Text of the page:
Your muscles have the greatest impact on blood glucose levels, and within your muscle cells the main transporter for glucose is the GLUT4 transporter. I don’t want to get too technical, but ordinarily these little transporters are stimulated by insulin (when insulin is present they proliferate in number and rush up to the surface of your muscle cells). The great thing is (and this will help you to understand why you’re having hypos) these GLUT4 transporters are also stimulated and proliferate in number with muscle contraction (exercise). For people without diabetes, their pancreas shuts off insulin production almost as soon as they begin to exercise. This is to allow for the fact that the muscles have this in-built ability to take up glucose without insulin being present. This situation only changes if a blood glucose rise occurs due to liver glucose release from a stress response (elevated heart rate). The point is, that your body has a heightened sensitivity to insulin because of these extra glucose transporters (increased sensitivity can last for up to 48hrs) so if you are taking a drug (gliclazide) that overrides your body’s natural checks and balance you can get into trouble - your muscles are already gobbling up glucose, so adding excess insulin may result in a possibly rapid and unpredictable fall in blood glucose.
    I have a couple of pieces of advice - the first is to look up the work of Kraft and hyperinsulinemia. Try to understand that elevated insulin levels are not something to encourage - indeed, if you are deliberately trying to bounce low blood glucose levels back up with a sugary drink you will only make matters worse by exacerbating insulin resistance.
    Secondly, have a read yourself around diabetes drugs to understand how they work. On gliclazide you are heading on the path towards burning out the beta cells you have. If you’re not on metformin, read up on how it works, because it could be a suitable fit.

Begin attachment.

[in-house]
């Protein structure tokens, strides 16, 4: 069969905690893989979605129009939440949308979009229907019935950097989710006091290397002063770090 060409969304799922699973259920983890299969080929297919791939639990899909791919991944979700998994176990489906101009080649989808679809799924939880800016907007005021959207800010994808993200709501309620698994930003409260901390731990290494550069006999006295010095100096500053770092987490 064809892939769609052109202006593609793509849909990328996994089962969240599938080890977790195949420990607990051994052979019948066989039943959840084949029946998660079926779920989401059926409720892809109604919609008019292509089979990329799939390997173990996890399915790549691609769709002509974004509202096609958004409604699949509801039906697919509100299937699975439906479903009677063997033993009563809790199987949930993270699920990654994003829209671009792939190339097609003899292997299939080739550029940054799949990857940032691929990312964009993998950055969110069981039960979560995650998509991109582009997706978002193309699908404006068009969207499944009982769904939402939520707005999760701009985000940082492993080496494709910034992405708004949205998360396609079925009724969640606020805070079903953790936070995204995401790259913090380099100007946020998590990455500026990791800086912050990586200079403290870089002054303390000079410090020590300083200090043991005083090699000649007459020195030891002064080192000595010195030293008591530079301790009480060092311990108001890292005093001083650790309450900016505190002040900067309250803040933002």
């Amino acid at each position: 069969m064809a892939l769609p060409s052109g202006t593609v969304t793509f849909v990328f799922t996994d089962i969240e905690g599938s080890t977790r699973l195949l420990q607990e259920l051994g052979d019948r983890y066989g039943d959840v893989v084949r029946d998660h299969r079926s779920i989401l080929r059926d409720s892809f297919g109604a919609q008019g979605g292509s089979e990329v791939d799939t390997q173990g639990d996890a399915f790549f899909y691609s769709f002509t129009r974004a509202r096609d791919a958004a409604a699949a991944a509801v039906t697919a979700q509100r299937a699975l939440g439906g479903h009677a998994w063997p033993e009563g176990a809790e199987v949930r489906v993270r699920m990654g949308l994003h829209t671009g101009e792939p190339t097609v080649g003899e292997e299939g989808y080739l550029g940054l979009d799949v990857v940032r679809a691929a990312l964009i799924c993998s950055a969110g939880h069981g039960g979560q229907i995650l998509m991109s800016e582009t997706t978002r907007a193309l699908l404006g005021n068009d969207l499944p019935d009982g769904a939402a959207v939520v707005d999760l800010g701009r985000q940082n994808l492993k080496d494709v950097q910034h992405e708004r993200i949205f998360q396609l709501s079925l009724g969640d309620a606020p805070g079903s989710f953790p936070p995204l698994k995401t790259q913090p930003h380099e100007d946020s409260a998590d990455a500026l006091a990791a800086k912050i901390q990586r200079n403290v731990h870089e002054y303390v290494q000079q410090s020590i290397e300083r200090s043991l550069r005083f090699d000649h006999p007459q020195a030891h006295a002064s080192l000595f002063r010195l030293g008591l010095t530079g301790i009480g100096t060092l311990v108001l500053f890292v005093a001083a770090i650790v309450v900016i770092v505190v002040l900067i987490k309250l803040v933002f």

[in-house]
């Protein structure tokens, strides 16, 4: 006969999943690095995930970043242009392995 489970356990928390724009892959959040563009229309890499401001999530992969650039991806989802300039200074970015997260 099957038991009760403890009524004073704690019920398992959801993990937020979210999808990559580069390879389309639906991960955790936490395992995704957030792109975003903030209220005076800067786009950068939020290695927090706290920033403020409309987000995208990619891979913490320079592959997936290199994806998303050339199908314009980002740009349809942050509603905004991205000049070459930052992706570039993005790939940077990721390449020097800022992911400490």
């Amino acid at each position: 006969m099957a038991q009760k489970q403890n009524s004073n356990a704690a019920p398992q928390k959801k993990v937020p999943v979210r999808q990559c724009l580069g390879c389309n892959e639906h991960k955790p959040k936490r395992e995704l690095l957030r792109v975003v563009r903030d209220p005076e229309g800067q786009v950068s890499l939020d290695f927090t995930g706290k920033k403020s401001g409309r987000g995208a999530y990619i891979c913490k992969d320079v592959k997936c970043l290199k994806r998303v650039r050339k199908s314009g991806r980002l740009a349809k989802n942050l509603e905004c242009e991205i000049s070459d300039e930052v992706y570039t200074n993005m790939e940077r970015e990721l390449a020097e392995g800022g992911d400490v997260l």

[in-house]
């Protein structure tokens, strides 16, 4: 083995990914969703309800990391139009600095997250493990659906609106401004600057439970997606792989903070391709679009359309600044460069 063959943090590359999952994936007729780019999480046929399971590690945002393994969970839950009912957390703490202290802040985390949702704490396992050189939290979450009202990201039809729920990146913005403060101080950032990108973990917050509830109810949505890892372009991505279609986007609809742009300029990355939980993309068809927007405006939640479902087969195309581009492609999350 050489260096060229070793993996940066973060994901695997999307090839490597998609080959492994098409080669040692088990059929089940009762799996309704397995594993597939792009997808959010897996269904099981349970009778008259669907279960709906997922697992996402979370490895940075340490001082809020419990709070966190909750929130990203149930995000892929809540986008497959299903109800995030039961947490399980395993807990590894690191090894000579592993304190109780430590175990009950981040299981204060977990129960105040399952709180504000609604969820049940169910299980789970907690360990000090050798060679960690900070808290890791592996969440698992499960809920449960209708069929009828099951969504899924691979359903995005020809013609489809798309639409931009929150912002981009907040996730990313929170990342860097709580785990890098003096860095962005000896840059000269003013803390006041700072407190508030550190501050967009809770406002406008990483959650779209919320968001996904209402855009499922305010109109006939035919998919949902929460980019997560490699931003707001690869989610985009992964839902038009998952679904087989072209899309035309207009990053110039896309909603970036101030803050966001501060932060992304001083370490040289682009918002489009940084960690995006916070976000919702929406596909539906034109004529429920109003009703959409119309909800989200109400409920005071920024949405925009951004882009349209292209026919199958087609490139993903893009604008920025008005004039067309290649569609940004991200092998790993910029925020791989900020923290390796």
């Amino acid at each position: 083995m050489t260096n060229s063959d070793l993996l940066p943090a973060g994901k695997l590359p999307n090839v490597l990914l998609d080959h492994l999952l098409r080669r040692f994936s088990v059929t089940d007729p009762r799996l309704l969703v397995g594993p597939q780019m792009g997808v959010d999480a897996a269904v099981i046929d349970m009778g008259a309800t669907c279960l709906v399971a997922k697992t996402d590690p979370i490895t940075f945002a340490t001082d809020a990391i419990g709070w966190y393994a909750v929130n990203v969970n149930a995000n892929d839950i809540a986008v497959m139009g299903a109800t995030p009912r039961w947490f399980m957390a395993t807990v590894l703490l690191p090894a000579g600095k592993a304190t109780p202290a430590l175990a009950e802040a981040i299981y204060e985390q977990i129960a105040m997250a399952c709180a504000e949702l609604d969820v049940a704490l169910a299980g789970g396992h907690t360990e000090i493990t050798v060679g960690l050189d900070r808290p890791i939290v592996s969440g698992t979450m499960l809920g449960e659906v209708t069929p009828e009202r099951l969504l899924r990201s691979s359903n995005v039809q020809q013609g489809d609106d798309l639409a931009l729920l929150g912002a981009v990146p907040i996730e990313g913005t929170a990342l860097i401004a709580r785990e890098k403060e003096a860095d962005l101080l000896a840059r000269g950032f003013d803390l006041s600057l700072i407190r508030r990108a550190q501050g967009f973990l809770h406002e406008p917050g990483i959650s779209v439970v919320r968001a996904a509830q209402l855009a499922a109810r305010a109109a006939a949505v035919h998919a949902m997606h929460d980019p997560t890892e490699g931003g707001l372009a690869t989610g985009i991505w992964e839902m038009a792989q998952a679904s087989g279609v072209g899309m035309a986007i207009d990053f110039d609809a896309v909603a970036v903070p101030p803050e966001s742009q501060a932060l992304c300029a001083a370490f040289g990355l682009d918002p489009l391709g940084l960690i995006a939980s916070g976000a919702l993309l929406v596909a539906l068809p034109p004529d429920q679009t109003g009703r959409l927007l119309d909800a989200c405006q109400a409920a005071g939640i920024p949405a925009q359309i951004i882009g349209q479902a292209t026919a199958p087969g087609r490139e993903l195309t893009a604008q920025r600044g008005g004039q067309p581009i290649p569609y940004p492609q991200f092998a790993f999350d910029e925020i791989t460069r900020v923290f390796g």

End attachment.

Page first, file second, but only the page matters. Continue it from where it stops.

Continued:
Make sure you really are following a low carb diet (it’s easy to miss hidden carbs) and get back to your doctor armed with your information and talk it through. It’s unlikely they will know about muscle glucose transport with exercise (it’s a fairly specialised field), but if you explain it to them they should understand and determine if your current prescription really is the best choice.
     
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  8. Sawds

    Sawds Type 2 · Active Member

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    I had thought about not taking my meds on a Saturday but might run this past the doctor first. Still early days for me as was only diagnosed a month or so ago. Thanks for your advice, I’ll look into that as certainly want to know more. As I had this situation pre-diagnosis without the gliclazide it certainly suggests that the medication might not be a good thing on match day!! Planning on front loading some carbs and having a more sugary sports drink tomorrow as this worked pre-diagnosis and might bring me down more gradually from the 15 to 3.6 in an hour!!
     
  9. Bebo321

    Bebo321 Family member · Well-Known Member

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    The fact that you were having hypos prior to diagnosis...instinctively it seems that gliclazide is a wrong choice, but only your HCP has the full story. Hypos only occur when you have too much insulin in your system, so adding more doesn’t seem a logical choice (certainly not on match day). If your doc could review your meds to build in flexibility around exercise, that would be great - front loading with carbs is far from ideal. Good luck and I admire your perseverance.
     
  10. Sawds

    Sawds Type 2 · Active Member

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    So...played again...won which was nice and played well which was nicer...but the same happened even with the introduction of an energy drink during the game. Straight after I was 12.6 (improvement there I guess) but then an hour later I was 3.7 so had my full fat coke and a sandwich and I’m now a balanced 5.6! It doesn’t bother me, this condition has actually strangely made me fitter than I was last season (lost about a stone and a half in weight and feel better for it! I think I am going to speak to the doctor about coming off the meds on a Saturday morning to see what that does as I could possibly be normal one day a week!!